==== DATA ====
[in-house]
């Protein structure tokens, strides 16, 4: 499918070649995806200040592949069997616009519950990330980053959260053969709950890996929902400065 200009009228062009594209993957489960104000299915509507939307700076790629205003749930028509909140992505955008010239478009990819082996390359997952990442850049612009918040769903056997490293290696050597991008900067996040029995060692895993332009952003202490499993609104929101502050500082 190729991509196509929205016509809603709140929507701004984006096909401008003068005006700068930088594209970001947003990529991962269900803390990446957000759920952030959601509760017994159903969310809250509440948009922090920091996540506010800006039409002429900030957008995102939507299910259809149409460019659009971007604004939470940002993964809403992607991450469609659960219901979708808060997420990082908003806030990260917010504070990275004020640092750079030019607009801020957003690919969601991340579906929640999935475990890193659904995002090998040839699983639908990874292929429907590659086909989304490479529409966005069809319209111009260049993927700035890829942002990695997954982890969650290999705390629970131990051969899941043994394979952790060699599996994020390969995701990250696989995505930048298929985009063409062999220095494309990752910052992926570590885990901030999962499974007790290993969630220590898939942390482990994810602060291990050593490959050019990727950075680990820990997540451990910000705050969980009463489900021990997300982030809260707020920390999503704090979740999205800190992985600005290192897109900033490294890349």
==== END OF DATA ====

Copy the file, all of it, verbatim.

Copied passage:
[in-house]
């Protein structure tokens, strides 16, 4: 499918070649995806200040592949069997616009519950990330980053959260053969709950890996929902400065 200009009228062009594209993957489960104000299915509507939307700076790629205003749930028509909140992505955008010239478009990819082996390359997952990442850049612009918040769903056997490293290696050597991008900067996040029995060692895993332009952003202490499993609104929101502050500082 190729991509196509929205016509809603709140929507701004984006096909401008003068005006700068930088594209970001947003990529991962269900803390990446957000759920952030959601509760017994159903969310809250509440948009922090920091996540506010800006039409002429900030957008995102939507299910259809149409460019659009971007604004939470940002993964809403992607991450469609659960219901979708808060997420990082908003806030990260917010504070990275004020640092750079030019607009801020957003690919969601991340579906929640999935475990890193659904995002090998040839699983639908990874292929429907590659086909989304490479529409966005069809319209111009260049993927700035890829942002990695997954982890969650290999705390629970131990051969899941043994394979952790060699599996994020390969995701990250696989995505930048298929985009063409062999220095494309990752910052992926570590885990901030999962499974007790290993969630220590898939942390482990994810602060291990050593490959050019990727950075680990820990997540451990910000705050969980009463489900021990997300982030809260707020920390999503704090979740999205800190992985600005290192897109900033490294890349």